Seven Blunders

New battery-free pager powered by residents’ sweat and tears.

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In a seemingly limitless display of fiscal ingenuity, hospital administrators have invented a battery-free pager. Administrators have long lamented the hundreds of dollars wasted annually on batteries that needed to be replaced monthly, but they lacked solutions—until now. In a stroke of genius, hospital CFO Ostentasia Luxa discovered a previously untapped source of renewable energy: resident anguish.

Ostentasia described how she came upon this brilliant idea: “A few months ago, as I was leaving my corner office to make my weekly 4pm spa appointment, I decided to cut through the hospital ward as a short cut. On my way, I noticed a distraught resident run into the staff bathroom and slam the door shut. Naturally, I wanted to know what was happening in my hospital, so I placed my ear against the door and overheard the resident crying on the phone to his mother. He complained about how sick his patients were and how much paperwork he had left to do, which will prevent him from attending his anniversary dinner tonight with his husband. Naturally, I was shocked, I had no idea how intense a resident’s pain is. And that’s when it hit me, batteries only last a month, but a resident’s anguish lasts for years!”

Ostentasia spent weeks developing a prototype. While the details of the design are confidential, it appears that the pagers connect to sensors located on the chest, armpits, and temples of the residents and transfer the anxiety, fear, sweat, and tears into electrical energy.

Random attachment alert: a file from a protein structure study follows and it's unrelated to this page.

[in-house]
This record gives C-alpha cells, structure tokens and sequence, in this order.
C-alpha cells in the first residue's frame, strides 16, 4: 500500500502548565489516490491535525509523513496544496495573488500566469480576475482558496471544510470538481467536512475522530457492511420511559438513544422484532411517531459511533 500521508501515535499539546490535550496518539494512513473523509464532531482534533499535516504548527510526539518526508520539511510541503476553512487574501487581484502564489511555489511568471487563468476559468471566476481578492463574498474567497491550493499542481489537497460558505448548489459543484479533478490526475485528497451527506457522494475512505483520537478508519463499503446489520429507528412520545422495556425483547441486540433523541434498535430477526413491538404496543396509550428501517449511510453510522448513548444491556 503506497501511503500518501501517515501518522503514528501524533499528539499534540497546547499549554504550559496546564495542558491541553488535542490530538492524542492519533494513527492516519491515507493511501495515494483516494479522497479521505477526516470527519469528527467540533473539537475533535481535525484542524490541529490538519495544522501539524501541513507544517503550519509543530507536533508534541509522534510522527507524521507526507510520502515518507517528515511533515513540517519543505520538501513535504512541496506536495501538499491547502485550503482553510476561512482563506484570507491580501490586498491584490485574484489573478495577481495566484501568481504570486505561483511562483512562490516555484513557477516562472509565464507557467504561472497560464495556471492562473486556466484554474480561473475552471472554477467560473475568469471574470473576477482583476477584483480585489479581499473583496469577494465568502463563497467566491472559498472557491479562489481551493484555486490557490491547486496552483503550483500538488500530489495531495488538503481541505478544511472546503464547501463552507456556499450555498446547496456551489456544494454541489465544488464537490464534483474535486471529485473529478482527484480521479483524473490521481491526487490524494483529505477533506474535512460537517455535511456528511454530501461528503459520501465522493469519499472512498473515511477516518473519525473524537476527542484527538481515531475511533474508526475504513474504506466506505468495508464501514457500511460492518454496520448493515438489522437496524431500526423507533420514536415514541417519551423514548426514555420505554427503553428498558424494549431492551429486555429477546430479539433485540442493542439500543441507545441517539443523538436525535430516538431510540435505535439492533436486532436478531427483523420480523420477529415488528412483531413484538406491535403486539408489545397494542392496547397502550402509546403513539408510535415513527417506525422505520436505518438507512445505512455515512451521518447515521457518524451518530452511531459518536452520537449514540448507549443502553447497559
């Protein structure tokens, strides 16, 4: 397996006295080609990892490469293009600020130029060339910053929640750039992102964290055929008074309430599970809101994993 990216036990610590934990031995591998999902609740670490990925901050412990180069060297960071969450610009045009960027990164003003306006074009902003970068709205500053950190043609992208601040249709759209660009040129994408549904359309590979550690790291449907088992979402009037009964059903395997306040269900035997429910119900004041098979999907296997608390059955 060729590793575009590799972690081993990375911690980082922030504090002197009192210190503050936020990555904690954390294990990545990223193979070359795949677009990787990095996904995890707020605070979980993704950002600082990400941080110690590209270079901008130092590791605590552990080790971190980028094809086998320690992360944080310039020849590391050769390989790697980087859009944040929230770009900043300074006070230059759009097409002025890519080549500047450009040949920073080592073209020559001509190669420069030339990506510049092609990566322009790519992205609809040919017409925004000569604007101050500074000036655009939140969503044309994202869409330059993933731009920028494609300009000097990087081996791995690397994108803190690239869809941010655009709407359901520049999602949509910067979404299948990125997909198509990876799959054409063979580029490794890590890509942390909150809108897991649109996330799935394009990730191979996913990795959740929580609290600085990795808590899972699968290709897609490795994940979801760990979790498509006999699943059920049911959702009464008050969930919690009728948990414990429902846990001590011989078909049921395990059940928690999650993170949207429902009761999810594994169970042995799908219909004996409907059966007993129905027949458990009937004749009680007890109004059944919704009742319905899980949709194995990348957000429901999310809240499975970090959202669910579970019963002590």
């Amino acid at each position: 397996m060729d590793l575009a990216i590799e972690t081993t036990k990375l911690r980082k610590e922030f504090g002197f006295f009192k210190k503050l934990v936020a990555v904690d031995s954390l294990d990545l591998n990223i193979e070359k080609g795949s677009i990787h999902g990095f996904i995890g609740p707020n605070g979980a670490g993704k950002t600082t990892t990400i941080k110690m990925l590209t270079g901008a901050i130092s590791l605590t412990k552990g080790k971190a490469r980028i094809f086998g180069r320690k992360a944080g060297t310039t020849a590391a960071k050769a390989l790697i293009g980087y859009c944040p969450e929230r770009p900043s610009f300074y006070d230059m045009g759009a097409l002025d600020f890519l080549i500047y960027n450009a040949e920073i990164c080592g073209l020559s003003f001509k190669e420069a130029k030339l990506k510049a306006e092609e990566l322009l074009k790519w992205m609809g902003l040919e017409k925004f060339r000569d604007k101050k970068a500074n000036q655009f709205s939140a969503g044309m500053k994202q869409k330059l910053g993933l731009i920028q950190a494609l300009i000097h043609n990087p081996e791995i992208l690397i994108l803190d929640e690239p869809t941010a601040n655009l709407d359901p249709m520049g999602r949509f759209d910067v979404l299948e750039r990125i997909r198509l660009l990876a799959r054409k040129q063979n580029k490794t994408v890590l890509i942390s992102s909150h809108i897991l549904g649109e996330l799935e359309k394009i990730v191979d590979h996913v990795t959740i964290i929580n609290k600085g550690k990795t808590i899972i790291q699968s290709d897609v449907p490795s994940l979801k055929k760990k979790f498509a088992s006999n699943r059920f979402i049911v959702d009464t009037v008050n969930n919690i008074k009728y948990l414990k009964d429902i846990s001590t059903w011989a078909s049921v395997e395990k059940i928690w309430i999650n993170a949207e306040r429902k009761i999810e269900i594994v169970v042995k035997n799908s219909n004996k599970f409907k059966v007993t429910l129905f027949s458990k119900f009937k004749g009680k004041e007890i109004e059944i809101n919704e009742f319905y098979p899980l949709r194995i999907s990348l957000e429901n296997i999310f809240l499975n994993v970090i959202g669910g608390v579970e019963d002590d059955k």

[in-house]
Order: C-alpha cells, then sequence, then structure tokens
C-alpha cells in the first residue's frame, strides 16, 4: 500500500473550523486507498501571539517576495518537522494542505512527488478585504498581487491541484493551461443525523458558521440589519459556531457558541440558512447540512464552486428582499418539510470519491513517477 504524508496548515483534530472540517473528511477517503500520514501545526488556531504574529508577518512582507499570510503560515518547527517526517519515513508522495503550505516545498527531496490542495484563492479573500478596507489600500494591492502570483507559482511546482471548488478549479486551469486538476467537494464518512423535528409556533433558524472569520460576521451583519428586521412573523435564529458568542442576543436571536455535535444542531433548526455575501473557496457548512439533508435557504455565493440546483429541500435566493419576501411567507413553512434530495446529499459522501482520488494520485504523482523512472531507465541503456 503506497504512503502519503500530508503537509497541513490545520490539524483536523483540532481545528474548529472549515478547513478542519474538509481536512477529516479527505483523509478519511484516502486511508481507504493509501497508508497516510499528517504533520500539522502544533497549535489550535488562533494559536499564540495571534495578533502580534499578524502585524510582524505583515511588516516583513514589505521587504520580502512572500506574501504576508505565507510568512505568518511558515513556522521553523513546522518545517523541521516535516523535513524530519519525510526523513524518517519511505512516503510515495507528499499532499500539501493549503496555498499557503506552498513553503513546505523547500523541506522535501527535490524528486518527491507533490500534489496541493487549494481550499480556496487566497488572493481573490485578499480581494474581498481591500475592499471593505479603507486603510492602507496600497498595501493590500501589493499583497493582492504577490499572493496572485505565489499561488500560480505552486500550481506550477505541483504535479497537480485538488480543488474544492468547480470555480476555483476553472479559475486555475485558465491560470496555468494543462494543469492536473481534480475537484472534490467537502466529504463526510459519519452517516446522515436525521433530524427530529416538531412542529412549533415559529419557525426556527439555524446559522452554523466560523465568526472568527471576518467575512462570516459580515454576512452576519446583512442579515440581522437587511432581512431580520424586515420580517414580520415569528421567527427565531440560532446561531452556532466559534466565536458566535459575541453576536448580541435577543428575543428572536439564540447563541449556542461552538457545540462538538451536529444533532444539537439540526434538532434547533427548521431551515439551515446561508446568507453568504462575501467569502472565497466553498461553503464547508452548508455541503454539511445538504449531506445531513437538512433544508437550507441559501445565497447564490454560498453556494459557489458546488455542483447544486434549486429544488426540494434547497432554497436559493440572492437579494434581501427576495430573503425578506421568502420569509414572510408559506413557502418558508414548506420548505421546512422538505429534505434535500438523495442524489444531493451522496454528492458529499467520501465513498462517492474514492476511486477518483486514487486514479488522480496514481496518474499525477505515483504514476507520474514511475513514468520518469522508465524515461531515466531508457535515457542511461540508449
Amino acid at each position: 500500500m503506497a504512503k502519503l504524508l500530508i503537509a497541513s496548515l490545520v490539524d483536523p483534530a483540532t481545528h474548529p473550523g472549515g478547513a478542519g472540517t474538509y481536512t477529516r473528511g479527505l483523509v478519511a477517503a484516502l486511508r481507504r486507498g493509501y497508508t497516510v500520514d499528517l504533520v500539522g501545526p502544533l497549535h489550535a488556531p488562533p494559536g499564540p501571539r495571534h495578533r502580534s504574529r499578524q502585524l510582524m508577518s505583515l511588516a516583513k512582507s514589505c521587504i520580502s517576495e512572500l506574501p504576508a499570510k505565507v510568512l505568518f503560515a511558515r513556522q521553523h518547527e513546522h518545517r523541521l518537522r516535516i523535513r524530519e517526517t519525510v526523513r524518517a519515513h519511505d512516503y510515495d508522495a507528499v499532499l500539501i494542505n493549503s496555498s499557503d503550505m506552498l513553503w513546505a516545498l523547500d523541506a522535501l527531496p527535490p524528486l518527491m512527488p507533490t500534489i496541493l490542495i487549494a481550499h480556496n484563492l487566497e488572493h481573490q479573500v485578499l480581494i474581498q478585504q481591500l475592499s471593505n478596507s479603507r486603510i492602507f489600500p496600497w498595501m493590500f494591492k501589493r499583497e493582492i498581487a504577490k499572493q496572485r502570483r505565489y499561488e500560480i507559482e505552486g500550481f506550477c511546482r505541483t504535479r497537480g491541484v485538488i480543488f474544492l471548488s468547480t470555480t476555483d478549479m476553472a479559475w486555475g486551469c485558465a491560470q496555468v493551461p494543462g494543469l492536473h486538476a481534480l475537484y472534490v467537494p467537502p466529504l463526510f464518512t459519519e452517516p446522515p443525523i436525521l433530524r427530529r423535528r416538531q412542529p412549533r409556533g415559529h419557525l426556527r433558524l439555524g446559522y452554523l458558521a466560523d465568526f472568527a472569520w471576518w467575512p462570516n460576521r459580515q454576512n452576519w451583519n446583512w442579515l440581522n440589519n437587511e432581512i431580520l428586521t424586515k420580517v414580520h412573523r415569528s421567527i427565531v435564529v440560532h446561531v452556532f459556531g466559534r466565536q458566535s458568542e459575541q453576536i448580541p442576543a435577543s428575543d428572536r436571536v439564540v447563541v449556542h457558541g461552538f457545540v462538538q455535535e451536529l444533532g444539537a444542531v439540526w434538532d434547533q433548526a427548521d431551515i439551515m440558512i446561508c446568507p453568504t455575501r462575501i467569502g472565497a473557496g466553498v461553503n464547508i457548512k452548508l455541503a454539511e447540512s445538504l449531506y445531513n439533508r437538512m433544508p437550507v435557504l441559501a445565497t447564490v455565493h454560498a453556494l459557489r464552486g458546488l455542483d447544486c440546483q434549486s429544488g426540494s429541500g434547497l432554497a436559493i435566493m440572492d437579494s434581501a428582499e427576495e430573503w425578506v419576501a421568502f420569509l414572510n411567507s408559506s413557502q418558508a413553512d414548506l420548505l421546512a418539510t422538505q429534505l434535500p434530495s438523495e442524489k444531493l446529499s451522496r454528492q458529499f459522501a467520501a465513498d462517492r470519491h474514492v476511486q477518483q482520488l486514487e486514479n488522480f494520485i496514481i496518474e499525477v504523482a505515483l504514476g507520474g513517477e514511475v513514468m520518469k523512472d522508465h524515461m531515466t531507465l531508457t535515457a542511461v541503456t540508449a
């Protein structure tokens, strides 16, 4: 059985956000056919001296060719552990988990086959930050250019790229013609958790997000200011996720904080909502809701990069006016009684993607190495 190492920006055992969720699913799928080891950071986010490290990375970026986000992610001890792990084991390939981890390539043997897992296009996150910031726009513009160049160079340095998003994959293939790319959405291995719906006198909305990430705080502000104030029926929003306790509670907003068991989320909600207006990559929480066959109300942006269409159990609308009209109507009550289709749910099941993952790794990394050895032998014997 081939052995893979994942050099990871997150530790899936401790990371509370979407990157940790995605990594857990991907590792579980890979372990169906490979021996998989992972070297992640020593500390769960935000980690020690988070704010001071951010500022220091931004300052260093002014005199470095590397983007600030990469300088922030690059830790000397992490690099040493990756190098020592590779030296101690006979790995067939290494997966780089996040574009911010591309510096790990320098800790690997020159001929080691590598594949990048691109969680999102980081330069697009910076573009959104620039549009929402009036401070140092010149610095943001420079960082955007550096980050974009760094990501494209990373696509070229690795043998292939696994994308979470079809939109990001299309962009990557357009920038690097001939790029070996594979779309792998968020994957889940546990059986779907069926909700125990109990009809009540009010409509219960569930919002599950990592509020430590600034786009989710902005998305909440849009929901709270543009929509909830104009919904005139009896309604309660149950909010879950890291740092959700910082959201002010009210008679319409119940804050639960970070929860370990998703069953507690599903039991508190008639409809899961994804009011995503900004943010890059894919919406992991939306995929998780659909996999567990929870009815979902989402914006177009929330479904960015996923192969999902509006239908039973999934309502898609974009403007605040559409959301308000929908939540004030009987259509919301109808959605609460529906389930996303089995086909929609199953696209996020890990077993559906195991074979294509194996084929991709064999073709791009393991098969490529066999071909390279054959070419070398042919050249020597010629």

Much to the delight of administrators, residents’ anguish was higher than expected, and the devices are providing more energy than required to power the pager. Ostentasia is already working with engineers to harness the surplus energy to power the lights in the hospital. She anticipates that loosening duty hour restrictions and eliminating resident access to graham crackers will drive energy production even higher.

  • Dr. Zoe Loft

    While in residency, Dr. Zoe Loft learned that laughter may not be the best medicine, but it sure makes a good defense mechanism. She will carry this wisdom forward in her career as an academic psychiatrist. In her spare time, she enjoys dancing, improv, and scouring the internet for useful information.

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